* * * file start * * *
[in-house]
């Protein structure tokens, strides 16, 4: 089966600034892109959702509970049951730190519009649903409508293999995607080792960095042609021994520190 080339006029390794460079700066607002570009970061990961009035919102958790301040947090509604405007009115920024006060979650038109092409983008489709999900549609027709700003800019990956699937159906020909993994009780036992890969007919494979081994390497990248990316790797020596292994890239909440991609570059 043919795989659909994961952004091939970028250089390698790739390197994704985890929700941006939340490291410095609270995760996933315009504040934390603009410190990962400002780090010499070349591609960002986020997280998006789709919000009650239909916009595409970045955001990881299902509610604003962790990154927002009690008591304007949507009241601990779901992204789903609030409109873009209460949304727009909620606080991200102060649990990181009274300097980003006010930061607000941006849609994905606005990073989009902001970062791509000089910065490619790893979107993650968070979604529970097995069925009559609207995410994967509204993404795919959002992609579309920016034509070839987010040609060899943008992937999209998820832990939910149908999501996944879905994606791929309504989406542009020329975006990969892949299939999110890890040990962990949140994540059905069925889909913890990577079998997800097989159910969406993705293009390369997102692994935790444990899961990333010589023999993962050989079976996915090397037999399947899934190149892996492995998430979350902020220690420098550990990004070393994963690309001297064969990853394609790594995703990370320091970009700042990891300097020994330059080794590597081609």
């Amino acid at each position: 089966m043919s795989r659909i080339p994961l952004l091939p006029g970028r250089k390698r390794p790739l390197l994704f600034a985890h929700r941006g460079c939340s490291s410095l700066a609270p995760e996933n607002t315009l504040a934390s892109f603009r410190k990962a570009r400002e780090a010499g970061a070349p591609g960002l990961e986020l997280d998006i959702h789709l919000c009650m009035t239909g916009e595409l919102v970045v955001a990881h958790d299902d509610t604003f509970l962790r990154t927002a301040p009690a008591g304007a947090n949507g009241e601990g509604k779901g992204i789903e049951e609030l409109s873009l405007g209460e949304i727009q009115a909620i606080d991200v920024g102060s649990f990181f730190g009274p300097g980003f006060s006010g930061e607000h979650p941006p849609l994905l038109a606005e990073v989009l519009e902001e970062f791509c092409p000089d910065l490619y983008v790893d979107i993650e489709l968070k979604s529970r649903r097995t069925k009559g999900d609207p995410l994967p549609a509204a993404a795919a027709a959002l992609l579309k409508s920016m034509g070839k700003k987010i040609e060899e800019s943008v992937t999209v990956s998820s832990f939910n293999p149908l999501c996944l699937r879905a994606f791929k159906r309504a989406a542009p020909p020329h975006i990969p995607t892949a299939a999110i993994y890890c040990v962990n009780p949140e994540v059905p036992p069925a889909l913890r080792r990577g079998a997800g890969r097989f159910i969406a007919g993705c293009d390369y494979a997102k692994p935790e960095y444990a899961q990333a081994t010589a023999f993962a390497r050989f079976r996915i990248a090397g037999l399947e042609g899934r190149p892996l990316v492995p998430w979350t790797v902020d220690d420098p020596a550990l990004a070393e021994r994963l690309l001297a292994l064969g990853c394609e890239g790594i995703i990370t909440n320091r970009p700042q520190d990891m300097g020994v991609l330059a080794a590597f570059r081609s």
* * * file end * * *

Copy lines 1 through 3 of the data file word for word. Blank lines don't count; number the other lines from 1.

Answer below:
[in-house]
């Protein structure tokens, strides 16, 4: 089966600034892109959702509970049951730190519009649903409508293999995607080792960095042609021994520190 080339006029390794460079700066607002570009970061990961009035919102958790301040947090509604405007009115920024006060979650038109092409983008489709999900549609027709700003800019990956699937159906020909993994009780036992890969007919494979081994390497990248990316790797020596292994890239909440991609570059 043919795989659909994961952004091939970028250089390698790739390197994704985890929700941006939340490291410095609270995760996933315009504040934390603009410190990962400002780090010499070349591609960002986020997280998006789709919000009650239909916009595409970045955001990881299902509610604003962790990154927002009690008591304007949507009241601990779901992204789903609030409109873009209460949304727009909620606080991200102060649990990181009274300097980003006010930061607000941006849609994905606005990073989009902001970062791509000089910065490619790893979107993650968070979604529970097995069925009559609207995410994967509204993404795919959002992609579309920016034509070839987010040609060899943008992937999209998820832990939910149908999501996944879905994606791929309504989406542009020329975006990969892949299939999110890890040990962990949140994540059905069925889909913890990577079998997800097989159910969406993705293009390369997102692994935790444990899961990333010589023999993962050989079976996915090397037999399947899934190149892996492995998430979350902020220690420098550990990004070393994963690309001297064969990853394609790594995703990370320091970009700042990891300097020994330059080794590597081609």
């Amino acid at each position: 089966m043919s795989r659909i080339p994961l952004l091939p006029g970028r250089k390698r390794p790739l390197l994704f600034a985890h929700r941006g460079c939340s490291s410095l700066a609270p995760e996933n607002t315009l504040a934390s892109f603009r410190k990962a570009r400002e780090a010499g970061a070349p591609g960002l990961e986020l997280d998006i959702h789709l919000c009650m009035t239909g916009e595409l919102v970045v955001a990881h958790d299902d509610t604003f509970l962790r990154t927002a301040p009690a008591g304007a947090n949507g009241e601990g509604k779901g992204i789903e049951e609030l409109s873009l405007g209460e949304i727009q009115a909620i606080d991200v920024g102060s649990f990181f730190g009274p300097g980003f006060s006010g930061e607000h979650p941006p849609l994905l038109a606005e990073v989009l519009e902001e970062f791509c092409p000089d910065l490619y983008v790893d979107i993650e489709l968070k979604s529970r649903r097995t069925k009559g999900d609207p995410l994967p549609a509204a993404a795919a027709a959002l992609l579309k409508s920016m034509g070839k700003k987010i040609e060899e800019s943008v992937t999209v990956s998820s832990f939910n293999p149908l999501c996944l699937r879905a994606f791929k159906r309504a989406a542009p020909p020329h975006i990969p995607t892949a299939a999110i993994y890890c040990v962990n009780p949140e994540v059905p036992p069925a889909l913890r080792r990577g079998a997800g890969r097989f159910i969406a007919g993705c293009d390369y494979a997102k692994p935790e960095y444990a899961q990333a081994t010589a023999f993962a390497r050989f079976r996915i990248a090397g037999l399947e042609g899934r190149p892996l990316v492995p998430w979350t790797v902020d220690d420098p020596a550990l990004a070393e021994r994963l690309l001297a292994l064969g990853c394609e890239g790594i995703i990370t909440n320091r970009p700042q520190d990891m300097g020994v991609l330059a080794a590597f570059r081609s």